With true fall-like temperatures finally showing up and water temperatures dropping into the mid and lower 50’s, the striped Bass action in the 67th annual Long Beach Island Surf Fishing Classic is showing an uptick.
Although no bluefish have been entered in the contest yet, the number of striped bass entered continues to rise.
While the bite along with weigh-ins in the Classic has been spotty at times, there have been enough good catches scattered in to inspire optimism for the upcoming days. In addition, fish caught by anglers registered in the contest, other fish have shown up the length of Long Beach Island.
In fact, the three top fish on the leaderboard have been caught in the past week. Currently sitting on top is a bass weighing 18.02-pounds caught by Nick DeGennaro on November 20 in Barnegat Light. Taken on an artificial presentation, the fish measured out to 34.5-inches.
Richard Bergman rests in second place with an 18.0-pounder also caught in Barnegat Light on mullet. Merle Van Liew beached a fish weighing 17.06-pounds on bunker in Beach Haven good for third place at the moment. The fish measured out at 37 and seven-eighths inches.
With the four-day Thanksgiving weekend on the horizon and plenty of prizes left in the Classic, there seems to be optimism for action to pick up.
Aimee Welsh from Surf City Bait and Tackle says she is keeping her fingers crossed that the ocean water temperature continues to drop. “If the cooler weather continues, I think the action will get better and better.” She feels the action will be strong right into 2002.
Connor Smilon from Jingles Bait and Tackle in Beach Haven says he expects the 4-day Thanksgiving weekend to be a good one for catching bass on the beach. “I am looking forward to a push of bigger stripers and maybe even some bluefish.” He added that he has heard of some large blues appearing north of Long Beach Island.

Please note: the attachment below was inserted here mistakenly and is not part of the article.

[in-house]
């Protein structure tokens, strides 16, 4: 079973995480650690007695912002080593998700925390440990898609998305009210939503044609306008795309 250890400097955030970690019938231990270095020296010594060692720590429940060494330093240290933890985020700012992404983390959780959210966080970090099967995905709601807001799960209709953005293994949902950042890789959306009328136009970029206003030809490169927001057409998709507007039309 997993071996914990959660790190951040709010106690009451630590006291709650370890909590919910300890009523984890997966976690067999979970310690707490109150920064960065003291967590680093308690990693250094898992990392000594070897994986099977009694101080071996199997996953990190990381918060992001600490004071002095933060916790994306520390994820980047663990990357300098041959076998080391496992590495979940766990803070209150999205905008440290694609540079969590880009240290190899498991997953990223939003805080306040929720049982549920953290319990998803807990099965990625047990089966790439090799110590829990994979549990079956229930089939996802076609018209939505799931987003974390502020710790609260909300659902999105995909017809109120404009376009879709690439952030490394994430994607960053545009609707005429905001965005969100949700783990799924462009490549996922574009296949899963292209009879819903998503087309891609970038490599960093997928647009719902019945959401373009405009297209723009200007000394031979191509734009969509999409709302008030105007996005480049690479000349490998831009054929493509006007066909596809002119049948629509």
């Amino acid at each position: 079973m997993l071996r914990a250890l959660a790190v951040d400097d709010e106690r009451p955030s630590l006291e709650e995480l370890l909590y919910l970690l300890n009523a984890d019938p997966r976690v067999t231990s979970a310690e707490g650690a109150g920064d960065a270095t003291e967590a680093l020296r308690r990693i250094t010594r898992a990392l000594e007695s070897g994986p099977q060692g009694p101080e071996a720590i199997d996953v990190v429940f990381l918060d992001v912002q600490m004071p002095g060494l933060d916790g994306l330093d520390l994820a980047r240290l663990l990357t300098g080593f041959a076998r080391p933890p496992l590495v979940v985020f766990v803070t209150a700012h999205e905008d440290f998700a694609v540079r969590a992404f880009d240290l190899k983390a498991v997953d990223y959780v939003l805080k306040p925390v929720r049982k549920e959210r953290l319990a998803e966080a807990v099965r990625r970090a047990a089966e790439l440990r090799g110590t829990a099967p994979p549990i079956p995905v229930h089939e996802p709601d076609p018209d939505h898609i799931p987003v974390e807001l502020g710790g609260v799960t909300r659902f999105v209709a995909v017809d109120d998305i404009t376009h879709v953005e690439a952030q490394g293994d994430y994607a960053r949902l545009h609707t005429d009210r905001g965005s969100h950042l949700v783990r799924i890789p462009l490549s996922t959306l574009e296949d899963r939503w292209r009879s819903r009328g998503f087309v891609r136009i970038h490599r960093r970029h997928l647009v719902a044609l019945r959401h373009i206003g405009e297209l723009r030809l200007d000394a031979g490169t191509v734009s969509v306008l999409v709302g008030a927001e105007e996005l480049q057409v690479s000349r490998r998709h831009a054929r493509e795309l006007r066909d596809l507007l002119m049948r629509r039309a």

Smilon also stated that he anticipates striper action in December to be much like last year when the fish were around throughout the month.
One problem that has been plaguing surf anglers this fall has been a surge of spiny dogfish that attack natural bait. Their aggressive presence makes it difficult at times keeping the bait around long enough for the stripers to get to it.
Although the stripers continue to prefer natural bait, artificial presentations have been catching fish. Greg Cudnik from Fisherman’s Headquarters endorses the use of artificials to avoid the pesky dogfish. One of his customers picked up one on a Kettle Creek soft bait paddle-tail on a lead-head. The same anglers also beached a linesider on a diamond jig.
The Classic will run until December 12. With lots of prizes still up for grabs, it’s not too late to register for the contest. Registration can be handled at any of the bait and tackle shops mentioned above.
Complete information on the contest can be found at www.LBISFC.com.
Recent history has shown that the next two or three weeks ahead produce the most fish weighed in for the tournament.